This has been one of the most enjoyable memoirs I have read in a very long time. I had no idea just how widely read and written Isaac Asimov was. Nor was I aware that he had such a wonderful sense of humour.
This memoir is told in small bites - no chapter is more than 5 pages long and most of them are only 2, 3 or 4 pages long. Asimov is brutally honest about his marriages. his wives, his children (although his son does not make much of an appearance other than the fact that he was born).
Asimov also explains exactly how he came to write each and every book - even the magazine stories, the collections as well as each and every non fiction and non science book he ever wrote.
Asimov likes to name drop every single major science fiction writer that he ever met (mostly in connection with the science fiction magazines he started out writing for) and who he become friends with. He knew Gene Roddenberry - in fact Asimov's second wife Janet was a huge Star Trek fan, but she refused to call herself a Trekkie.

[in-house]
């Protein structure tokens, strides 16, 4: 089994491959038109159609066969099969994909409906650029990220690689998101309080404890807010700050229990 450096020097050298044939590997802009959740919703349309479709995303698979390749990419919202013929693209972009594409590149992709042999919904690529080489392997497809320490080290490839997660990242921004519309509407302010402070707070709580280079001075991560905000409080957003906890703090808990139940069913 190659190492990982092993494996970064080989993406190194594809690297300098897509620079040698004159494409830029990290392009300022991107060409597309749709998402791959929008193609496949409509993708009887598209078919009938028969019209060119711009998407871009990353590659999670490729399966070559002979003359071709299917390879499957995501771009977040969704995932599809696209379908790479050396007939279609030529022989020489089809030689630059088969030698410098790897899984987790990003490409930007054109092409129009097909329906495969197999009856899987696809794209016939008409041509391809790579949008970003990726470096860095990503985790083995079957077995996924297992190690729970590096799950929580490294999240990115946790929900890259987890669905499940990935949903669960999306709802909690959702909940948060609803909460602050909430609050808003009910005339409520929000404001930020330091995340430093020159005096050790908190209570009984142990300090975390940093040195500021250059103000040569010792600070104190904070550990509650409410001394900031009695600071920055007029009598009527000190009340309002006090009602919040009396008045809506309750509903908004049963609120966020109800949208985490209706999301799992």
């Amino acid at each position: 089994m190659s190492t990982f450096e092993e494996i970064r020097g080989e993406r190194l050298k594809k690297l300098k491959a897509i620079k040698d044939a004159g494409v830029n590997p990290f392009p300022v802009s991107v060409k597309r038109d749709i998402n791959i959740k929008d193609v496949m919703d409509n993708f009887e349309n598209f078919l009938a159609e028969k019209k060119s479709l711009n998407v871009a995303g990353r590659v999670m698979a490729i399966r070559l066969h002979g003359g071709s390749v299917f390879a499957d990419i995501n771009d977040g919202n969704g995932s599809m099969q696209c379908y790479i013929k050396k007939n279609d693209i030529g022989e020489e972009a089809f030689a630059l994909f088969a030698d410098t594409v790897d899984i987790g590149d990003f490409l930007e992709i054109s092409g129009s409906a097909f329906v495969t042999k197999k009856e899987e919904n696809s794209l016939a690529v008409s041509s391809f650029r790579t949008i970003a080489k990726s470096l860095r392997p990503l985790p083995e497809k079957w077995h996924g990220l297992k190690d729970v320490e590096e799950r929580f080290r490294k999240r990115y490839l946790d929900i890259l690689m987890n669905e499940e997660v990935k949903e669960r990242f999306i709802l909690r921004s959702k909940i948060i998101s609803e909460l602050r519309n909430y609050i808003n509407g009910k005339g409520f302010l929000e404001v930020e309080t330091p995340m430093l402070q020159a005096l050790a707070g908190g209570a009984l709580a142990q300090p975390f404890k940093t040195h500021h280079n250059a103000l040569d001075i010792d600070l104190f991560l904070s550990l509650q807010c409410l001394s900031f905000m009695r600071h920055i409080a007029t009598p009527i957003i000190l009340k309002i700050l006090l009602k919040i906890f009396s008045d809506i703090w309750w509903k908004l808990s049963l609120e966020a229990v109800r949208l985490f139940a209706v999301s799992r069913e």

Asimov studied at Columbia University in New York City. He was born in Russia but raised in Brooklyn, New York City. He went to Boston University where he completed his PhD in biochemistry and later became a lecturer of biochemistry at the Boston University Medical school. But those people with PhD's usually need to do research and publish in order to survive. Isaac was driven to writing science fiction stories instead. Besides, he hated doing research. Eventually his income from writing stories grew bigger than his salary from the University so eventually he left the Boston University and returned to NYC where he became a full time writer.